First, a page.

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Is it accurate to label Darwin’s theory "the theory of evolution by natural selection," given that the concept of common ancestry is at least as central to Darwin’s theory? Did Darwin reject the idea that group selection causes characteristics to evolve that are good for the group though bad for the individual? How does Darwin’s discussion of God in The Origin of Species square with the common view that he is the champion of methodological naturalism? These are just some of the intriguing questions raised in this volume of interconnected philosophical essays on Darwin. The author's approach is informed by modern issues in evolutionary biology, but is sensitive to the ways in which Darwin’s outlook differed from that of many biologists today. The main topics that are the focus of the book—common ancestry, group selection, sex ratio, and naturalism—have rarely been discussed in their connection with Darwin in such penetrating detail.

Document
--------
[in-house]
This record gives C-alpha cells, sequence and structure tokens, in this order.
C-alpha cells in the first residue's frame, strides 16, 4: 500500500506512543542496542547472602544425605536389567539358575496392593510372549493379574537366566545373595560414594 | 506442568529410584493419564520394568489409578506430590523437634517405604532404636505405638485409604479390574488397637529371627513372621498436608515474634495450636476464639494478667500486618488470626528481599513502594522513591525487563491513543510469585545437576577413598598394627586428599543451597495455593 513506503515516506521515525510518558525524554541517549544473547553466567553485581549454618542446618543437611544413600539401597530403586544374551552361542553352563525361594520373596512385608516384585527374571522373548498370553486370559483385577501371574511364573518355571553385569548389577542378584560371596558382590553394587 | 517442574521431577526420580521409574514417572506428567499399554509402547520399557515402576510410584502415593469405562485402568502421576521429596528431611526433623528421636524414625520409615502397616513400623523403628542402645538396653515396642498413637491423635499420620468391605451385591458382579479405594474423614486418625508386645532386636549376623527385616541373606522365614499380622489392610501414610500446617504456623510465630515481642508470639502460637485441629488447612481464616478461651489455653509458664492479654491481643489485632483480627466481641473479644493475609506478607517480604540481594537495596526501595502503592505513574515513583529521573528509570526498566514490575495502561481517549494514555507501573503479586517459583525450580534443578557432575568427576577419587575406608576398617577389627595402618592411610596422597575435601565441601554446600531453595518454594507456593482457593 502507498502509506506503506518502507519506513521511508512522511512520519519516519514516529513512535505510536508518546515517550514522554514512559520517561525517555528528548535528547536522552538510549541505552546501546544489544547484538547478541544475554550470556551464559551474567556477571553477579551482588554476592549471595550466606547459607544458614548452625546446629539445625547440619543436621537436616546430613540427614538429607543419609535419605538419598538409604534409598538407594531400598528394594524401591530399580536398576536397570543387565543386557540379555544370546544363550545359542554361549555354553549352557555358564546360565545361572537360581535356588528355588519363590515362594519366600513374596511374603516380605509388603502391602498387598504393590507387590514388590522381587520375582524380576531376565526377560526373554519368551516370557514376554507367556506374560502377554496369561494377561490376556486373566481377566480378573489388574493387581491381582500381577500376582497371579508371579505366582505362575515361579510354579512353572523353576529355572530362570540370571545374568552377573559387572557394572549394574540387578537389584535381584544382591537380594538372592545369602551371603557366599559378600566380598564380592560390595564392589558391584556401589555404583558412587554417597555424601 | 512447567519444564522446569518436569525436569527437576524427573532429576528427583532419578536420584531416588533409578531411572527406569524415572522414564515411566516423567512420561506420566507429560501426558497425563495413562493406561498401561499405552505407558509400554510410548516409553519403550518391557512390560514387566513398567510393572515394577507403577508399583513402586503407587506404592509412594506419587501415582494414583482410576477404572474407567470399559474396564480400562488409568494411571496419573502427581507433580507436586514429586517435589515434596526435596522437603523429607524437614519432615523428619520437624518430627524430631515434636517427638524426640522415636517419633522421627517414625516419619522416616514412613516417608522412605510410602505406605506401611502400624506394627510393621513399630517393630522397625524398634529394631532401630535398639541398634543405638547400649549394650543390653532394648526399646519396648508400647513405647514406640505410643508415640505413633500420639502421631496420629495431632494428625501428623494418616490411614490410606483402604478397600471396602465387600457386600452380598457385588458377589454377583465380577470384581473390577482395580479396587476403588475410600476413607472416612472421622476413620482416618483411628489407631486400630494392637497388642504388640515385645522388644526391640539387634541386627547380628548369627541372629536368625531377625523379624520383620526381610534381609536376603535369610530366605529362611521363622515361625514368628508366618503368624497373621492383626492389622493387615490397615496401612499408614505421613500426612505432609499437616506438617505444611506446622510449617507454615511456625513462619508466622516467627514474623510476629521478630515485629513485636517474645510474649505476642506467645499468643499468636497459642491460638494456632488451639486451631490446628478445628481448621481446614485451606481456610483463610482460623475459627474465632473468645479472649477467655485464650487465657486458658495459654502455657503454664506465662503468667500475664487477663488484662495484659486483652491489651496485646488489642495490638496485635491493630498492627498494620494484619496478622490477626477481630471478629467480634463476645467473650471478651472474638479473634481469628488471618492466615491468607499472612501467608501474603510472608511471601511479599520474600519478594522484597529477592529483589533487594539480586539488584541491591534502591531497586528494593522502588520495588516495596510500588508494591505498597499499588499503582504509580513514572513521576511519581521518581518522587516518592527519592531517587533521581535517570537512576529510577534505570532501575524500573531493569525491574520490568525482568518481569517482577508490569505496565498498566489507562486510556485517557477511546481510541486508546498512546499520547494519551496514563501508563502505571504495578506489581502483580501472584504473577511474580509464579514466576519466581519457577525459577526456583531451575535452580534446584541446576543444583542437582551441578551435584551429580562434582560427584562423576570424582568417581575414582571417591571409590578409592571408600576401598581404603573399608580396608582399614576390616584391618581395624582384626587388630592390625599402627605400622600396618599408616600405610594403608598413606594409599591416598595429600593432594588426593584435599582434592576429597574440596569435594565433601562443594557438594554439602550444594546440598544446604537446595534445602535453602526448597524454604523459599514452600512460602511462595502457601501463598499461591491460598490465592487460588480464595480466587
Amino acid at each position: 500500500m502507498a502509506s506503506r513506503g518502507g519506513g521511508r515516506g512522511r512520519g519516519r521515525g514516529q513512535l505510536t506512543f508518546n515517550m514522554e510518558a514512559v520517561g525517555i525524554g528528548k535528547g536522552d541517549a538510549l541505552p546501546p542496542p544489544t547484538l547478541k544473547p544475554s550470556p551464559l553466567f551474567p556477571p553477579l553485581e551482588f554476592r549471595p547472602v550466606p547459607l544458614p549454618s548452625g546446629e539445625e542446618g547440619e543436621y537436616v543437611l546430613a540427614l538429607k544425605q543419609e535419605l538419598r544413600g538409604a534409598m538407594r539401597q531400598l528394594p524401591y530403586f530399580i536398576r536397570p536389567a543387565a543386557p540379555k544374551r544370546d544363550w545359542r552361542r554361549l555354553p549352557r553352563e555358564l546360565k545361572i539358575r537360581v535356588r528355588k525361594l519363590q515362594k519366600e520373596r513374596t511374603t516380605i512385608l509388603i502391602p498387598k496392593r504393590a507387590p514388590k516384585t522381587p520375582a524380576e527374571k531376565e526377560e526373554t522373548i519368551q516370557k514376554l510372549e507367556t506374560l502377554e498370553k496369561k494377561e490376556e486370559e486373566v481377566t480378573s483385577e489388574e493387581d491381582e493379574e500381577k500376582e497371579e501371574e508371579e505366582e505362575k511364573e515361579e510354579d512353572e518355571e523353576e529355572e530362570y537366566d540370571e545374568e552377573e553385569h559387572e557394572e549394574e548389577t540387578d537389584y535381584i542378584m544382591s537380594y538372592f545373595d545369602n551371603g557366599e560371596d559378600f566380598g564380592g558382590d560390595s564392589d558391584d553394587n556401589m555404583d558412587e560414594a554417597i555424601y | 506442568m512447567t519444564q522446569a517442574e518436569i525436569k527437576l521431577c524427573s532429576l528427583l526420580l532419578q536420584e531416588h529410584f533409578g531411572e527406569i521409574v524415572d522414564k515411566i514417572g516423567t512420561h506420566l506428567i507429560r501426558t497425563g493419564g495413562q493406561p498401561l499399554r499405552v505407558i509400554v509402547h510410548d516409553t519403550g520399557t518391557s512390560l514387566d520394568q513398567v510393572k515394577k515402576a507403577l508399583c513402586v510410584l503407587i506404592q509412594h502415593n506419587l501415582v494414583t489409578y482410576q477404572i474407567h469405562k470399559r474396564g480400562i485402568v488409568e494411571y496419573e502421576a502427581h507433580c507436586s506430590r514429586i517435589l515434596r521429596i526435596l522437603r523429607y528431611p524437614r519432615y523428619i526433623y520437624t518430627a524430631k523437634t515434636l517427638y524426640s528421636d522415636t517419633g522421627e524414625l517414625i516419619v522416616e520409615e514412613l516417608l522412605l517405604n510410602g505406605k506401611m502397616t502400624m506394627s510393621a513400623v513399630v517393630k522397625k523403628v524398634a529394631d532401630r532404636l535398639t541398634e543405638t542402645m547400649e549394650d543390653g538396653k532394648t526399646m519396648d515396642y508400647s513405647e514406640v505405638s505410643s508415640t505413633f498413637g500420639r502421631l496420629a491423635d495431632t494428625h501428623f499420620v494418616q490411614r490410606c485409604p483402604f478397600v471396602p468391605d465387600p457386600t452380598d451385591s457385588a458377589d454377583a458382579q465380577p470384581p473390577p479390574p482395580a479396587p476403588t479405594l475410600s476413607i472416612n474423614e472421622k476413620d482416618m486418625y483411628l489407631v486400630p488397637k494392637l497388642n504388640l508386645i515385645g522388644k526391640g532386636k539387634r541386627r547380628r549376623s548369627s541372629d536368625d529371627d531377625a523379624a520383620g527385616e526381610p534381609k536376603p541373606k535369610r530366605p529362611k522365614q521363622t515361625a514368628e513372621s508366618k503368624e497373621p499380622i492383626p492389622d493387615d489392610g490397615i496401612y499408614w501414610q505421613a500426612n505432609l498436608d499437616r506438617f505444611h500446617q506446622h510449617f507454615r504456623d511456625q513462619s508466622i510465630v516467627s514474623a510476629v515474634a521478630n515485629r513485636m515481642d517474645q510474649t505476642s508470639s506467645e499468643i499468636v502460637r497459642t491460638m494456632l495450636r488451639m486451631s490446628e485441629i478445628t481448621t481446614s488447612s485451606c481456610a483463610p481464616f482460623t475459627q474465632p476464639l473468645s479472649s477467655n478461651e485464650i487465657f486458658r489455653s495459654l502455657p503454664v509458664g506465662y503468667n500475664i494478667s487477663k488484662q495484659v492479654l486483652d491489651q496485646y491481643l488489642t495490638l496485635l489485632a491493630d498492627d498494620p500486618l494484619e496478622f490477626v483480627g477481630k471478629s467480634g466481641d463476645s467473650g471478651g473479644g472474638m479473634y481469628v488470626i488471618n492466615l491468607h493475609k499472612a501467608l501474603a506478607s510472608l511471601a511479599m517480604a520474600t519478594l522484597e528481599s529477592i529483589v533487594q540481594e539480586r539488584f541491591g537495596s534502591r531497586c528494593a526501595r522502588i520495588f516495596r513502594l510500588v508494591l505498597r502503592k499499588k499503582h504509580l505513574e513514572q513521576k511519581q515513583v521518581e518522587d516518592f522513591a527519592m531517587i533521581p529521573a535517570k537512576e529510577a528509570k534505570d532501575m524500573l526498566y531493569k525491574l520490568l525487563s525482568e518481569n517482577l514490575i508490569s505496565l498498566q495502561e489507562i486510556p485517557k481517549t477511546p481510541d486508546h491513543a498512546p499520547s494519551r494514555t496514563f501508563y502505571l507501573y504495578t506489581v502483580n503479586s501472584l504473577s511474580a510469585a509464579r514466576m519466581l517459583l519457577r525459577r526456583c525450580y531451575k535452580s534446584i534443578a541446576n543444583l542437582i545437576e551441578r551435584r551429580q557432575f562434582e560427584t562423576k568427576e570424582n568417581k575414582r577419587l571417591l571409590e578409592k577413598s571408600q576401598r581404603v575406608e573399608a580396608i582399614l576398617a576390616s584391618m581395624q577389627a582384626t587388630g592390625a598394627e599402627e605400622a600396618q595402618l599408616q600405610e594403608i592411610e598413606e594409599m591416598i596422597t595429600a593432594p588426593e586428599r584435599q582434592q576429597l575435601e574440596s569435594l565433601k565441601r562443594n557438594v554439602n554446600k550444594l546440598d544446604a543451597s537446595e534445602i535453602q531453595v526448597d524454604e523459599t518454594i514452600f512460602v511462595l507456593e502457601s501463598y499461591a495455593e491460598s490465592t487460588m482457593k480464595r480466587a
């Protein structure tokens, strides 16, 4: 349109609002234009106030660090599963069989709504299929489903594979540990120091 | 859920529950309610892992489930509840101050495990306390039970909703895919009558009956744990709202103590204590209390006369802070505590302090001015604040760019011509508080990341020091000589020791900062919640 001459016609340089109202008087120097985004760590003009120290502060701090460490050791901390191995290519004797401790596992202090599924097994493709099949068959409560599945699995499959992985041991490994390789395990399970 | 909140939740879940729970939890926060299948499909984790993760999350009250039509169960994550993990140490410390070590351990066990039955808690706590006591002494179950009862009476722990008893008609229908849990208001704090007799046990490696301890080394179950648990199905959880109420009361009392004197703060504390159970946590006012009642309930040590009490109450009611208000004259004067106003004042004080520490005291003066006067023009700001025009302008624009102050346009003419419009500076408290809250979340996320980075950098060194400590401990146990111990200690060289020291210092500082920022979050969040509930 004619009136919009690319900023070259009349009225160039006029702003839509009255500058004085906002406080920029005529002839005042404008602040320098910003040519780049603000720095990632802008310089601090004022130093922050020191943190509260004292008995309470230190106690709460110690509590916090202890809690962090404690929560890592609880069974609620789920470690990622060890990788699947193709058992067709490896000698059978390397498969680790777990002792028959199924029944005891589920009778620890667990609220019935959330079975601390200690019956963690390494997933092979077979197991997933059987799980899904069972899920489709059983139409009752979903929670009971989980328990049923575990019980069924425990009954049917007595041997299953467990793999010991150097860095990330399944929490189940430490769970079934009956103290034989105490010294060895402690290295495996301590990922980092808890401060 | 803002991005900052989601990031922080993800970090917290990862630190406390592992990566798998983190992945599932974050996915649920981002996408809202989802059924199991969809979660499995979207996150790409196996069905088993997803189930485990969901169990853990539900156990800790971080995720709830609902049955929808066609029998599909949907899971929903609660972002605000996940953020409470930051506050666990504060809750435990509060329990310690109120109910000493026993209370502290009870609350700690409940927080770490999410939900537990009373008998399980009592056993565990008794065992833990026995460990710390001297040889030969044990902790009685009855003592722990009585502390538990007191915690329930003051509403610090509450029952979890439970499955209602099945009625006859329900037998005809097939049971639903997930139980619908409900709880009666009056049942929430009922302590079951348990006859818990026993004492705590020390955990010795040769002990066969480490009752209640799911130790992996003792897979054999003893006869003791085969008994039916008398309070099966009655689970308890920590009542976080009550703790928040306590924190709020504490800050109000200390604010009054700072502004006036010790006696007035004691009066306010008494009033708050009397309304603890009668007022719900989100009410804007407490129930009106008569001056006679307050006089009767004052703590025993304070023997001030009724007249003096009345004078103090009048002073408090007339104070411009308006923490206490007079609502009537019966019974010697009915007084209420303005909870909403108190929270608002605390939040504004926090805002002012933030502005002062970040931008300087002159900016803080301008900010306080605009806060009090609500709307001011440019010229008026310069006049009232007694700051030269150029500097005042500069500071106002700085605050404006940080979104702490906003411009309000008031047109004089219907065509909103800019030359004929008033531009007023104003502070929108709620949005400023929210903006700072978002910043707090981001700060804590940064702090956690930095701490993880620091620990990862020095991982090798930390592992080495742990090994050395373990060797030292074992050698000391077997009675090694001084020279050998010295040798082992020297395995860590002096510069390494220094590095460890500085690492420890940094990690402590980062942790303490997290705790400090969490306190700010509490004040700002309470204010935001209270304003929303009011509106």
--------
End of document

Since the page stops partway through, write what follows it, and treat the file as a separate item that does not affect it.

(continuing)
Author Professor Sober is the 2008 winner of the Prometheus Prize. This biennial award, established in 2006 through the American Philosophical Association, is designed "to honor a distinguished philosopher in recognition of his or her lifetime contribution to expanding the frontiers of research in philosophy and science." This insightful collection of essays will be of interest to philosophers, biologists, and laypersons seeking a deeper understanding of one of the most influential scientific theories ever propounded.

From the Trade Paperback edition.

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